Aiding Those in Recovery Through Education

Supporting long-term recovery is a major component of fighting the opioid epidemic but one that often is overshadowed. The Ammon Foundation, founded last March, aids those recovering the disease of addiction by providing support to continue education.

This week’s blog is courtesy of Mariel Hufnagel, Executive Director of the Ammon Foundation whose inspiring story of recovery has been featured in the ReachNJ campaign. Mariel has been a major collaborator with PDFNJ, speaking at events including the faith-based Do No Harm Symposium and several Knock Out Opioid Abuse Town Halls.

The Ammon Foundation: Our How and Why

By Mariel Hufnagel

The country is in the midst of an opioid epidemic that is claiming an average of 91 deaths per day, according to the Centers for Disease Control. Overdose deaths have increased steadily over the last 15 years. However, addiction is not a new problem, and there is so much that can be done to effectively support an individual’s recovery. One way to encourage sobriety and stability is through the pursuit of education.

Your past does not determine your future

According to the Association of Recovery in Higher Education (ARHE), students in collegiate recovery programs (CRPs) — recovery support environments based on college campuses — are far more likely to maintain abstinence than individuals in early recovery who are not in such a program. One study found only an 8 percent relapse rate among CRP residents; this is in stark contrast to the 40-60 percent relapse rates reported among individuals with substance use disorders in general.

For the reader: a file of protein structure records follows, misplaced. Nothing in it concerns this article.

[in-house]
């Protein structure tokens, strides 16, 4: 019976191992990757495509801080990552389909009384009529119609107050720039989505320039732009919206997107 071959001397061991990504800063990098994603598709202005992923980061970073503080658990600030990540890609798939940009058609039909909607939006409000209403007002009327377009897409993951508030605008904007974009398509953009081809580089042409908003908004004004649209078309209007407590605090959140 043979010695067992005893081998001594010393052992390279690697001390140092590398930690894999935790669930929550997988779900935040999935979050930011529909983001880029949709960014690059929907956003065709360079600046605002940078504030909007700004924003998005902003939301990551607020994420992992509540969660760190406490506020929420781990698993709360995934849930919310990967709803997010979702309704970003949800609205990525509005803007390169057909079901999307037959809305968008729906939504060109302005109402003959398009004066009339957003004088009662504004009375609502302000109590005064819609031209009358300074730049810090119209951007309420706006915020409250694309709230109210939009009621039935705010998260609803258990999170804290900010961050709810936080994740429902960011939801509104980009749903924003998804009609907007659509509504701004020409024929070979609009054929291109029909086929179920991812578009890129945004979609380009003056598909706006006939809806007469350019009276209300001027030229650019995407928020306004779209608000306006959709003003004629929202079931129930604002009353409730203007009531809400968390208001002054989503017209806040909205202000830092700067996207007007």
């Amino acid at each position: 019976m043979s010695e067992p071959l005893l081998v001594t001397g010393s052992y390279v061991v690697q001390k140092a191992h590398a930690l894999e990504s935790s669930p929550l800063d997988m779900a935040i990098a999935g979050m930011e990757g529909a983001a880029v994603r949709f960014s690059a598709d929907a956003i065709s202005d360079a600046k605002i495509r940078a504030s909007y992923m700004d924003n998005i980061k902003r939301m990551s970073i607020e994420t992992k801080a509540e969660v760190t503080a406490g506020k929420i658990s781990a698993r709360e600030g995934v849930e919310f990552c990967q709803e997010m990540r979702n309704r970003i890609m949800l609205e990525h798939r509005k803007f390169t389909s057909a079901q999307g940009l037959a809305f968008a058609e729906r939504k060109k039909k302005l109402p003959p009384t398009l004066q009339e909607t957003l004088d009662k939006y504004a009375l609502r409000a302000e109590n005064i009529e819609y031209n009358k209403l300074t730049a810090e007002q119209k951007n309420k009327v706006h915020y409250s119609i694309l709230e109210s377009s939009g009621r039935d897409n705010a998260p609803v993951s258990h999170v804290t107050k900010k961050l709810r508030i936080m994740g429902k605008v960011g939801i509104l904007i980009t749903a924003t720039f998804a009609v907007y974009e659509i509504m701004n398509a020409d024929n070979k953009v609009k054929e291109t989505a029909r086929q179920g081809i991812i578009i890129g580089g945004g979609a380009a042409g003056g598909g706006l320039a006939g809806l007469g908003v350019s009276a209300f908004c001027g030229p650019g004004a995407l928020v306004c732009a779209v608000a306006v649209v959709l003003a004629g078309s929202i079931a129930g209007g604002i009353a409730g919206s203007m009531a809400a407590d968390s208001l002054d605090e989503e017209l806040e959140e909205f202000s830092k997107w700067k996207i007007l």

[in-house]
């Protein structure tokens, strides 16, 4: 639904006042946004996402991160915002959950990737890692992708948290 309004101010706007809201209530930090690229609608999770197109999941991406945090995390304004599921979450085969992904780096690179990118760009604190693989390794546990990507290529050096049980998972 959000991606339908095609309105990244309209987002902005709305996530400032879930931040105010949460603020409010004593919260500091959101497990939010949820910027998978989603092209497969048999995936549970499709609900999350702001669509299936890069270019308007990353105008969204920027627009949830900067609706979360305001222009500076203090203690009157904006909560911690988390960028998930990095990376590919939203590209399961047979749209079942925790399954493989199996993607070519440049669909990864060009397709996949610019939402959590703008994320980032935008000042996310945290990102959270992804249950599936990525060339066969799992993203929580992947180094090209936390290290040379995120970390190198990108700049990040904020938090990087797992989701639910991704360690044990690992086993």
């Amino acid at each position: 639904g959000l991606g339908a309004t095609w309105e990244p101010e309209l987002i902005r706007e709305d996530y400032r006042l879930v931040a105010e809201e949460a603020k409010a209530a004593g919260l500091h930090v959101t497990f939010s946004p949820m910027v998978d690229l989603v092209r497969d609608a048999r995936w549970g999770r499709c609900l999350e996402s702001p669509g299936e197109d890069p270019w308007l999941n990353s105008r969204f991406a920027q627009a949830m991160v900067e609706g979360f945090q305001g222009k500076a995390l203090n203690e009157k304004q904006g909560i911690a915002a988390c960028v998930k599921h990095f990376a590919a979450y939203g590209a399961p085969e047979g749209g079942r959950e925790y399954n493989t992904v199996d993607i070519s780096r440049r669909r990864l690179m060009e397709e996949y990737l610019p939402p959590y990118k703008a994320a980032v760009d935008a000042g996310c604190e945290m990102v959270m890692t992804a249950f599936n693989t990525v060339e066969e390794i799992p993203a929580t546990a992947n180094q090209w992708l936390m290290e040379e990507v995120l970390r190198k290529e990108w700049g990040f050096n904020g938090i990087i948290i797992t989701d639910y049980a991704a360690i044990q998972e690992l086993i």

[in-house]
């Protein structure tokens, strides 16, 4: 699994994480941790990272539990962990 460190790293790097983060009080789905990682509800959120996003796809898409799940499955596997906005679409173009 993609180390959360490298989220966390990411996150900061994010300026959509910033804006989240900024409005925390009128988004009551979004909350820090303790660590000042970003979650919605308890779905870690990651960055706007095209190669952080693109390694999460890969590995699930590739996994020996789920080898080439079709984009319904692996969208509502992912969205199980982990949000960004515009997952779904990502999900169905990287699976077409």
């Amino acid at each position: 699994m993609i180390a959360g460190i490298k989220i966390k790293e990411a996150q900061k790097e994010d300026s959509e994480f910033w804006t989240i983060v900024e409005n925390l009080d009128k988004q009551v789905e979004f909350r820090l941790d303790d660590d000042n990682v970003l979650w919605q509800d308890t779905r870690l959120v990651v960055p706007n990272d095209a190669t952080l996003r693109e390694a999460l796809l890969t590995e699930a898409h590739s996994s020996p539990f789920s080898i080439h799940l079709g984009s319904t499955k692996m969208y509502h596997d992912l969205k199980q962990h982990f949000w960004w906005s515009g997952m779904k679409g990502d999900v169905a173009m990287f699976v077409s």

Even without the support of a CRP, obtaining education, either through college or vocational training, helps foster a sense of purpose and accomplishment for individuals who may have been suffering from addiction for years. It helps build people’s self-confidence and allows them to re-build a life they are proud of.

The Ammon Foundation believes that higher education is a strengthening factor for individuals with substance use disorders to prevent relapse. The pursuit of higher education fosters a sense of purpose and hope that is essential to stable recovery. However, accessing higher education can be challenging for individuals in early recovery for many reasons — financial obstacles, legal history, prior academic “failures,” and general confusion in navigating the system.

A comprehensive approach to increasing opportunities for individuals in recovery

The Ammon Foundation is committed to providing $100,000 in academic scholarships for individuals in recovery annually. Scholarships are awarded through a competitive application process, and it is our hope that this financial assistance will make it easier for individuals in recovery to continue their journey toward a meaningful career. Each winning applicant can be awarded a scholarship of up to $1,000.

Additionally, our Empowerment Workshop Series provides comprehensive training and support in areas such as resume writing and interviewing, applying to school, choosing a major, and more.

At the Ammon Foundation, we want to ensure that anyone in recovery who wants to access higher education has the means and support to do so. To learn more about who we are and what we do, please visit ammonfoundation.org.

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